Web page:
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The Populist Platform

May 2024
1min read

When the original People’s Party met in national convention in Omaha in 1892, it not only denounced the abuses of power, as it saw them, in vigorous terms but also emphasized the positive virtues of sectional and factional conciliation, democracy, and equality. Both the affirmative and critical notes are sounded clearly in these excerpts from its platform.

… we meet in the midst of a nation brought to the verge of moral, political, and material ruin. Corruption dominates the ballot-box, the Legislatures, the Congress, and touches even the ermine of the bench. … The fruits of the toil of millions are boldly stolen to build up colossal fortunes for a few, unprecedented in the history of mankind; and the possessors of these, in turn, despise the Republic and endanger liberty. …

We have witnessed for more than a quarter of a century the struggles of the two great political parties for power and plunder, while grievous wrongs have been inflicted upon the suffering people. We charge that the controlling influences dominating both these parties have permitted the existing dreadful conditions to develop without serious effort to prevent or restrain them. …

… we seek to restore the government of the Republic to the hands of the “plain people,” with which class it originated. We assert our purposes to be identical with the purposes of the National Constitution; to form a more perfect union and establish justice, insure domestic tranquillity, provide for the common defence, promote the general welfare, and secure the blessings of liberty for ourselves and our posterity.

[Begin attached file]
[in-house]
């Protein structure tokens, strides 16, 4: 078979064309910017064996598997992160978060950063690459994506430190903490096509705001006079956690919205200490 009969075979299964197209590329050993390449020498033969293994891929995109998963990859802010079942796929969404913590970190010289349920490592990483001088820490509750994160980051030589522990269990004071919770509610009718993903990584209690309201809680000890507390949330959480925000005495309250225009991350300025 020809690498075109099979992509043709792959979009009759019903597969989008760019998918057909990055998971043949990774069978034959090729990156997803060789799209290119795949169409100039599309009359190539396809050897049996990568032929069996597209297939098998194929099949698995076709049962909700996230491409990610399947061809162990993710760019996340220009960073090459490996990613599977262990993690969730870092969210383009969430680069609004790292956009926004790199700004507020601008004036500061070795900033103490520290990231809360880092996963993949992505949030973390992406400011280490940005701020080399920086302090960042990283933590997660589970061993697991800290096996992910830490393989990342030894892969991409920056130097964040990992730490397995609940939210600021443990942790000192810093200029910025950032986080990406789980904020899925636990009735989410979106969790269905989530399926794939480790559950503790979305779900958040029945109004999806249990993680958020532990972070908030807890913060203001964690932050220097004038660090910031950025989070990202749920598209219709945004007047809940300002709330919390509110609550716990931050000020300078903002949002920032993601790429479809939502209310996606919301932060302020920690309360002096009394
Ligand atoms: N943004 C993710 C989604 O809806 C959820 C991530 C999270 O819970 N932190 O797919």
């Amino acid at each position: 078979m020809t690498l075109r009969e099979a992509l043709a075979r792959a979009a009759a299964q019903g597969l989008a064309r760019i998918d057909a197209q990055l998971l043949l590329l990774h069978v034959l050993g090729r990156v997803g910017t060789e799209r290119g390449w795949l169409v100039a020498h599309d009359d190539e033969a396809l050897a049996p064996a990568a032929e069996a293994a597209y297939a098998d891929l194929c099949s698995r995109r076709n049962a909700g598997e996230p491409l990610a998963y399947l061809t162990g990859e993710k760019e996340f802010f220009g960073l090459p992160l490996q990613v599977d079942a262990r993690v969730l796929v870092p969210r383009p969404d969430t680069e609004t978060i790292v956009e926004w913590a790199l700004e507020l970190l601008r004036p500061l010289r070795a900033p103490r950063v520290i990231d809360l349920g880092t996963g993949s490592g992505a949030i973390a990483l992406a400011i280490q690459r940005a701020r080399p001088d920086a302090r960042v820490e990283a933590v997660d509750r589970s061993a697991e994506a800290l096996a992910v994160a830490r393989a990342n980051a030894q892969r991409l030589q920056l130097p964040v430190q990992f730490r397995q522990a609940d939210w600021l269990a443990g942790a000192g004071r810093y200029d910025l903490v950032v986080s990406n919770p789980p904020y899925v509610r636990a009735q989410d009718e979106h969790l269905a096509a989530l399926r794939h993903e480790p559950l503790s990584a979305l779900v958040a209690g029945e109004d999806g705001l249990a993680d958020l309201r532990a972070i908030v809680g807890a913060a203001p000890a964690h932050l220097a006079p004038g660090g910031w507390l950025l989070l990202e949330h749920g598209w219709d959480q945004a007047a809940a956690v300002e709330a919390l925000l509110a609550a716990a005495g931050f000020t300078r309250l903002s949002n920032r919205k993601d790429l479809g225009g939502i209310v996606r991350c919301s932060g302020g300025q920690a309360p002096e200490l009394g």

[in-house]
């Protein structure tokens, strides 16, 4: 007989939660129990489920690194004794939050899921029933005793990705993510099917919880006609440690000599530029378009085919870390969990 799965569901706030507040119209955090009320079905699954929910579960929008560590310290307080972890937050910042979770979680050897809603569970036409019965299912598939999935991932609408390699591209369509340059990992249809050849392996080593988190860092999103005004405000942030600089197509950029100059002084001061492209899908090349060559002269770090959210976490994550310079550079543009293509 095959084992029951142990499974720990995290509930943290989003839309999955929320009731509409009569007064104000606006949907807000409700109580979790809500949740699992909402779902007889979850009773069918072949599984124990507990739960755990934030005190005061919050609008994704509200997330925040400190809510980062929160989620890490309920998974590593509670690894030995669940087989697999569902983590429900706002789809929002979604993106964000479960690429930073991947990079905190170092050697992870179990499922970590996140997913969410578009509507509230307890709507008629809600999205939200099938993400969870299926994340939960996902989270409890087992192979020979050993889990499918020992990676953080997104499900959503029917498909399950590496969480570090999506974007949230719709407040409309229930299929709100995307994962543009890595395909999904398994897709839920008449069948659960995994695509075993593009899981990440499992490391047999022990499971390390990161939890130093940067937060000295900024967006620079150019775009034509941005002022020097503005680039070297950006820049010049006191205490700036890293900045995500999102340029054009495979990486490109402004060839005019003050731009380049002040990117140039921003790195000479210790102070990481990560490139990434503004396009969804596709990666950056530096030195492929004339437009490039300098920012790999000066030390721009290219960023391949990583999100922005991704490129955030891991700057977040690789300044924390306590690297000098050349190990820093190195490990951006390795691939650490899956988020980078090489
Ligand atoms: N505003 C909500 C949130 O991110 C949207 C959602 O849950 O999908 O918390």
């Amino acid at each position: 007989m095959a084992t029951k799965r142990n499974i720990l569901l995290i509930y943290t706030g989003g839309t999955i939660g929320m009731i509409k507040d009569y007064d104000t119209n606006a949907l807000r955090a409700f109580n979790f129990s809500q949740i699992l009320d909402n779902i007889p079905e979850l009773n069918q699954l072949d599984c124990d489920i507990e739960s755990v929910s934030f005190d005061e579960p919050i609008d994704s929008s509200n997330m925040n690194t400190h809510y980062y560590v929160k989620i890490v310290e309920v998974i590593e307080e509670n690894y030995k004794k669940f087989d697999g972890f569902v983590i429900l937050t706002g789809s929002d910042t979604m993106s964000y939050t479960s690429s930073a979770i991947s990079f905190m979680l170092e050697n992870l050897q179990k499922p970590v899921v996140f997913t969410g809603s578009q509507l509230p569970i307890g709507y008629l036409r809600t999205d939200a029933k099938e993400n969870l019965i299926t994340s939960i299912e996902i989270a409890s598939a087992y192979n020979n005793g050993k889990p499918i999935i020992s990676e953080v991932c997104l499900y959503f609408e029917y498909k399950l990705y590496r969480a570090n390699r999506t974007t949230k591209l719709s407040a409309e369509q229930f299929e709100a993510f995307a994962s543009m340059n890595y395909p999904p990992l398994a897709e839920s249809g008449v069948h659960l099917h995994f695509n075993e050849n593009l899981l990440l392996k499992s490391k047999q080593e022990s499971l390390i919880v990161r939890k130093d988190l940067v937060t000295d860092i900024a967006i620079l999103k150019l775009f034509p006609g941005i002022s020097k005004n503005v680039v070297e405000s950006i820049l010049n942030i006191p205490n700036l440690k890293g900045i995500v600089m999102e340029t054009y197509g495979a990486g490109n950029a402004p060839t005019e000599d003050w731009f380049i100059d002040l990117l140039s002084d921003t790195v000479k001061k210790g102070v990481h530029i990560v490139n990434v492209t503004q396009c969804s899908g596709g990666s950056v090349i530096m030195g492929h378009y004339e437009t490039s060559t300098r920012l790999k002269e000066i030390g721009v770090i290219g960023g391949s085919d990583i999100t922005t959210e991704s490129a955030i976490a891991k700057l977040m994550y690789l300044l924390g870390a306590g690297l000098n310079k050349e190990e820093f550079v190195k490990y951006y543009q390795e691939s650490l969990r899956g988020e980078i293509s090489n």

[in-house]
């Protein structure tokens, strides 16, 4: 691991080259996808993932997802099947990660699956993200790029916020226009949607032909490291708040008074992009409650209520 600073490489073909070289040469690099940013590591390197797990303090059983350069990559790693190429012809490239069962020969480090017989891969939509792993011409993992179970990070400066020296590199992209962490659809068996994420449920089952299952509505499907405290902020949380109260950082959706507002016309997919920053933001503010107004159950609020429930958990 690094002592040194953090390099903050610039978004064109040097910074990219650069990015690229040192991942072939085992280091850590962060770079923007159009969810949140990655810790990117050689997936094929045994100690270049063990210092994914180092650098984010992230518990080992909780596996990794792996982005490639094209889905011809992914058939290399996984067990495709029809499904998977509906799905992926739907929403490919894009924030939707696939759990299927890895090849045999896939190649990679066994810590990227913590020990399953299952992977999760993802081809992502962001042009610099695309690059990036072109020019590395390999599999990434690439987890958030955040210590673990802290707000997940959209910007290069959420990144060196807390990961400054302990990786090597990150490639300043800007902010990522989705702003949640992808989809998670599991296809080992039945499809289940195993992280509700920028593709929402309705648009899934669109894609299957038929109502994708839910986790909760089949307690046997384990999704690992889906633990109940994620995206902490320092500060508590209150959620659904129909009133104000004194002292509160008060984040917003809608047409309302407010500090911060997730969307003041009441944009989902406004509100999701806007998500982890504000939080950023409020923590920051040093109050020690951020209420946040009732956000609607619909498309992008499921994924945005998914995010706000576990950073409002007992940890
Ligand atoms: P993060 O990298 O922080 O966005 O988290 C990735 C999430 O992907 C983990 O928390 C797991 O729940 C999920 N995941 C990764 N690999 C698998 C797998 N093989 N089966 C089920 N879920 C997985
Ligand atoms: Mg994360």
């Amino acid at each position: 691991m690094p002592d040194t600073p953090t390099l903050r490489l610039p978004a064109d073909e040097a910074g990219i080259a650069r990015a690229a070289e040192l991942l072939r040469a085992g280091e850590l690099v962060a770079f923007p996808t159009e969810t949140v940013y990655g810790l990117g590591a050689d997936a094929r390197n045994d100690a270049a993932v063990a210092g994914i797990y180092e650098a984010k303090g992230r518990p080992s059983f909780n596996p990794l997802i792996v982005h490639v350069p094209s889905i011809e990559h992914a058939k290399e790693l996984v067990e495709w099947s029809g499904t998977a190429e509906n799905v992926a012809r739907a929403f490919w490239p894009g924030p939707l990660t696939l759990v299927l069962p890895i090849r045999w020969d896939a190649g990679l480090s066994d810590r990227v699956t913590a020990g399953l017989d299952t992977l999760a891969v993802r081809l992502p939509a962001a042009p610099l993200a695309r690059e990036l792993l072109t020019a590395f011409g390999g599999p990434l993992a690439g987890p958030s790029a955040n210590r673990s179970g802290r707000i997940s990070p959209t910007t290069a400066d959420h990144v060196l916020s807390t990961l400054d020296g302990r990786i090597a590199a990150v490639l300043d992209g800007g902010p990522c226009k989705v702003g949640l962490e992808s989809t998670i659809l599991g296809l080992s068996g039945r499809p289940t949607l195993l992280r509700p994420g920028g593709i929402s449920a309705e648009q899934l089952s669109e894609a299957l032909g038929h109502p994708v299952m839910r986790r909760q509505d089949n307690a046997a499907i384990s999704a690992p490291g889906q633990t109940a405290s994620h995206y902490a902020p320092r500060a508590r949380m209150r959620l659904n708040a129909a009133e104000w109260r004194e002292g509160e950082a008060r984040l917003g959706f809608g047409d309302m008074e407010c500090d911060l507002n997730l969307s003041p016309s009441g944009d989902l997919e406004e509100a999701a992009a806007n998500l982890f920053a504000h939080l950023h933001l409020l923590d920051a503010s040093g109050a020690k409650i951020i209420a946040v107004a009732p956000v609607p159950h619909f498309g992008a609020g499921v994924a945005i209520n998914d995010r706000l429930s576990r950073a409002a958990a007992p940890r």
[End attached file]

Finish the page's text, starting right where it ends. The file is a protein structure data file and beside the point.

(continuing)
We declare that this Republic can only endure as a free government while built upon the love of the people for each other and for the nation; that it cannot be pinned together by bayonets; that the Civil War is over, and that every passion and resentment which grew out of it must die with it, and that we must be in fact, as we are in name, one united brotherhood of free men. …

We believe that the power of government—in other words, of the people—should be expanded (as in the case of the postal service) as rapidly and as far as the good sense of an intelligent people and the teachings of experience shall justify, to the end that oppression, injustice, and poverty shall eventually cease in the land. …

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